Railroad bridge to be replaced |

Railroad bridge to be replaced

The old Montour Railroad bridge over Bebout Road in Peters is one of the Arrowhead Trail’s highlights for walkers. But below the trail, the narrow span impairs visibility and bottlenecks traffic.

“It is bad from a visibility standpoint,” said Councilman Robert Atkison, who often drives under the bridge. “Because of the curve in the road at the narrow underpass, there is no vision coming northbound on Bebout through the tunnel.”

After researching PennDOT regulations for a new bridge, municipal Manager Mike Silvestri said engineers are ready to draw up plans to raze the bridge, built in 1913 for the Montour Railroad, and replace it with a wider span allowing better visibility.

More than 8,000 vehicles pass through the intersection of Valley Brook and Bebout roads near the bridge each day.

Bebout Road connects the western part of Peters with the area near Finleyville where most of the current residential development is occurring, said Ed Zuk, Peters’ planning director.

Silvestri said the location does not have an unusually high number of accidents, but the low visibility prevents the township from putting in stop signs or other traffic-control measures.

Zuk predicted that traffic from the community’s west side through the intersection will increase next year, after a new community center opens in nearby Peterswood Park.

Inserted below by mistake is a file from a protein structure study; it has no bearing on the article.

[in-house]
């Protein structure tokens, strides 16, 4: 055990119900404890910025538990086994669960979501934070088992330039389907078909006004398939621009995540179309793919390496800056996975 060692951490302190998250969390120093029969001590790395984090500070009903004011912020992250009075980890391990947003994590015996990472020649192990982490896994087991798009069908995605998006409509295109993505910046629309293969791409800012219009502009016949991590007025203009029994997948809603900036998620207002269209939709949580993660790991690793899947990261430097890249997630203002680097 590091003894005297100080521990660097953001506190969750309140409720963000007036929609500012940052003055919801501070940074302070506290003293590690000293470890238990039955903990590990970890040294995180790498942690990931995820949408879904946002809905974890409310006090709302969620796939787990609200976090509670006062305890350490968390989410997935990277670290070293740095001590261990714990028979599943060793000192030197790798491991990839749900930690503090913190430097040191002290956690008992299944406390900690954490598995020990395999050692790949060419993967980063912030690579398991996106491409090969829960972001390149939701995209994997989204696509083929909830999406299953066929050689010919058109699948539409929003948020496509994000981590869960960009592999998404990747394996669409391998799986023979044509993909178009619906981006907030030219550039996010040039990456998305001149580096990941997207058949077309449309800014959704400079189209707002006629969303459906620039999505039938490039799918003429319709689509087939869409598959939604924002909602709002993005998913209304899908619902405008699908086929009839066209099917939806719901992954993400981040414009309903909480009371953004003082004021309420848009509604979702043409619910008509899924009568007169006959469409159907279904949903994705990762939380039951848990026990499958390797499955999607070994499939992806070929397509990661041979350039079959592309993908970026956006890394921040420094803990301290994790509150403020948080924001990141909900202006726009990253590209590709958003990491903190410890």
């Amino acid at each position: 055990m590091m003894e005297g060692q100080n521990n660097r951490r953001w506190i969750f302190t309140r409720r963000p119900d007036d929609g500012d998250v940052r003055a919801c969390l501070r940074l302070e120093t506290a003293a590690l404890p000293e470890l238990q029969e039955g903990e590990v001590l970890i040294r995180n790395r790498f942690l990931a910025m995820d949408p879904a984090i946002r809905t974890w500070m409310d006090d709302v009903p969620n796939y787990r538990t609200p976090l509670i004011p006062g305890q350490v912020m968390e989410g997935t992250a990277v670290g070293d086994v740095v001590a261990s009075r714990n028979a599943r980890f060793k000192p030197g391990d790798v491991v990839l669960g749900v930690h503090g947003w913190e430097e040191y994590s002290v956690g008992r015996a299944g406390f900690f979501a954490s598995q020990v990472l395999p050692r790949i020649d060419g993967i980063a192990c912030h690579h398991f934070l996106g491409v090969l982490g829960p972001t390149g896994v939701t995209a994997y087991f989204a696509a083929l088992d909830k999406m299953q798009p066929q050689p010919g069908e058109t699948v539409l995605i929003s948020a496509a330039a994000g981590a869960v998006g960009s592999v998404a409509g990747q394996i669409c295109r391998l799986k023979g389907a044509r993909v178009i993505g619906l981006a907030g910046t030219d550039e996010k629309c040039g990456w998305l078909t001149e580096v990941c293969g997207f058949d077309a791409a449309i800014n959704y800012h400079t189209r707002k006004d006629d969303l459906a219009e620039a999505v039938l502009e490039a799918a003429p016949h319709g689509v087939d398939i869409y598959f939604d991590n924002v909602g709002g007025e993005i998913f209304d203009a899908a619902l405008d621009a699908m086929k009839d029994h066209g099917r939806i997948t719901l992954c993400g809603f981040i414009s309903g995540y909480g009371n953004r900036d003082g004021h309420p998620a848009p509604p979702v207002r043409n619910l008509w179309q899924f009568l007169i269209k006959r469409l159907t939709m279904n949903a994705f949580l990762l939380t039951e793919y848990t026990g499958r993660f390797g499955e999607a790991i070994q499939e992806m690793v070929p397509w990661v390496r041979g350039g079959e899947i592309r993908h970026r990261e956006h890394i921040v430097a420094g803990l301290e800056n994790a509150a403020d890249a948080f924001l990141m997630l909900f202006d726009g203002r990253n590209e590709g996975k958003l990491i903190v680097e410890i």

Silvestri said he hopes the estimated $350,000 Bebout bridge project will begin in 2005. It will take 18 months to complete.

Arrowhead Trail follows the path of the defunct Montour Railroad for 31/2 miles, from Route 19 to Brush Run Road. The route includes the bridge.

The trail would be split in two during the work, said Ed Figas, director of parks and recreation. One segment would follow Valley Brook Road and the other would extend from Peterswood Park to Brush Run, then connect with the Montour Trail in Bethel Park.

“As much of a difficulty it would be, I think everyone agrees that intersection needs some work. And a new bridge would certainly help out,” Figas said.

The first plans for a new bridge, developed about two years ago, turned out to be too expensive, Atkison said. The municipality had to rework them to apply for state grants.

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